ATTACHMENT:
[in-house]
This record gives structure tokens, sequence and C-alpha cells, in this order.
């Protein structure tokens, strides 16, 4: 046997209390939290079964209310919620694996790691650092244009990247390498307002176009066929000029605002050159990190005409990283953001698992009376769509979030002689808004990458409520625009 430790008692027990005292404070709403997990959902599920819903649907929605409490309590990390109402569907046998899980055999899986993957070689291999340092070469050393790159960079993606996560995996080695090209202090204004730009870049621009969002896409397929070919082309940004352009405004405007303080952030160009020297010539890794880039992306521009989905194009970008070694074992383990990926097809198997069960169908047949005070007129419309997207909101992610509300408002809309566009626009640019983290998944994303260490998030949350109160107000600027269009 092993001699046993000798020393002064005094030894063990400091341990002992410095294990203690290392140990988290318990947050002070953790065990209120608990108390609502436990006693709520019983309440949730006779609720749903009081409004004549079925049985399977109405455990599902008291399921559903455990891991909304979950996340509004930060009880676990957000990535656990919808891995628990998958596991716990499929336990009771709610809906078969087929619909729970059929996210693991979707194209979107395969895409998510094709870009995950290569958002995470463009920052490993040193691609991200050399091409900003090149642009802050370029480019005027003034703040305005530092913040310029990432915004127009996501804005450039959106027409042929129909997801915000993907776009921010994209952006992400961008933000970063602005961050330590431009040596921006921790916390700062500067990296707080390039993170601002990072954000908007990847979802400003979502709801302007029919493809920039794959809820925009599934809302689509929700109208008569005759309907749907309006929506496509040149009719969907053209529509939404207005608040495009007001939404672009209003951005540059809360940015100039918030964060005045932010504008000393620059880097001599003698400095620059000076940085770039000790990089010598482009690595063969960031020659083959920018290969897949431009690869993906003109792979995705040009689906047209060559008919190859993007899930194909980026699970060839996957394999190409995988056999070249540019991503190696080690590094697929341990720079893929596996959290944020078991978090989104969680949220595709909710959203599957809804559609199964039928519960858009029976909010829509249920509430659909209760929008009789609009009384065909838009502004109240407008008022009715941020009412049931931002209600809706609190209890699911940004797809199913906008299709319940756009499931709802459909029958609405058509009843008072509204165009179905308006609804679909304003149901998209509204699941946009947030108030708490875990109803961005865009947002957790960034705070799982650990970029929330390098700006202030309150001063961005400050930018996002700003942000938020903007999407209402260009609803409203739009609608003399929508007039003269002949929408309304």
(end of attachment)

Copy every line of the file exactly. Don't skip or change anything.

[in-house]
This record gives structure tokens, sequence and C-alpha cells, in this order.
């Protein structure tokens, strides 16, 4: 046997209390939290079964209310919620694996790691650092244009990247390498307002176009066929000029605002050159990190005409990283953001698992009376769509979030002689808004990458409520625009 430790008692027990005292404070709403997990959902599920819903649907929605409490309590990390109402569907046998899980055999899986993957070689291999340092070469050393790159960079993606996560995996080695090209202090204004730009870049621009969002896409397929070919082309940004352009405004405007303080952030160009020297010539890794880039992306521009989905194009970008070694074992383990990926097809198997069960169908047949005070007129419309997207909101992610509300408002809309566009626009640019983290998944994303260490998030949350109160107000600027269009 092993001699046993000798020393002064005094030894063990400091341990002992410095294990203690290392140990988290318990947050002070953790065990209120608990108390609502436990006693709520019983309440949730006779609720749903009081409004004549079925049985399977109405455990599902008291399921559903455990891991909304979950996340509004930060009880676990957000990535656990919808891995628990998958596991716990499929336990009771709610809906078969087929619909729970059929996210693991979707194209979107395969895409998510094709870009995950290569958002995470463009920052490993040193691609991200050399091409900003090149642009802050370029480019005027003034703040305005530092913040310029990432915004127009996501804005450039959106027409042929129909997801915000993907776009921010994209952006992400961008933000970063602005961050330590431009040596921006921790916390700062500067990296707080390039993170601002990072954000908007990847979802400003979502709801302007029919493809920039794959809820925009599934809302689509929700109208008569005759309907749907309006929506496509040149009719969907053209529509939404207005608040495009007001939404672009209003951005540059809360940015100039918030964060005045932010504008000393620059880097001599003698400095620059000076940085770039000790990089010598482009690595063969960031020659083959920018290969897949431009690869993906003109792979995705040009689906047209060559008919190859993007899930194909980026699970060839996957394999190409995988056999070249540019991503190696080690590094697929341990720079893929596996959290944020078991978090989104969680949220595709909710959203599957809804559609199964039928519960858009029976909010829509249920509430659909209760929008009789609009009384065909838009502004109240407008008022009715941020009412049931931002209600809706609190209890699911940004797809199913906008299709319940756009499931709802459909029958609405058509009843008072509204165009179905308006609804679909304003149901998209509204699941946009947030108030708490875990109803961005865009947002957790960034705070799982650990970029929330390098700006202030309150001063961005400050930018996002700003942000938020903007999407209402260009609803409203739009609608003399929508007039003269002949929408309304």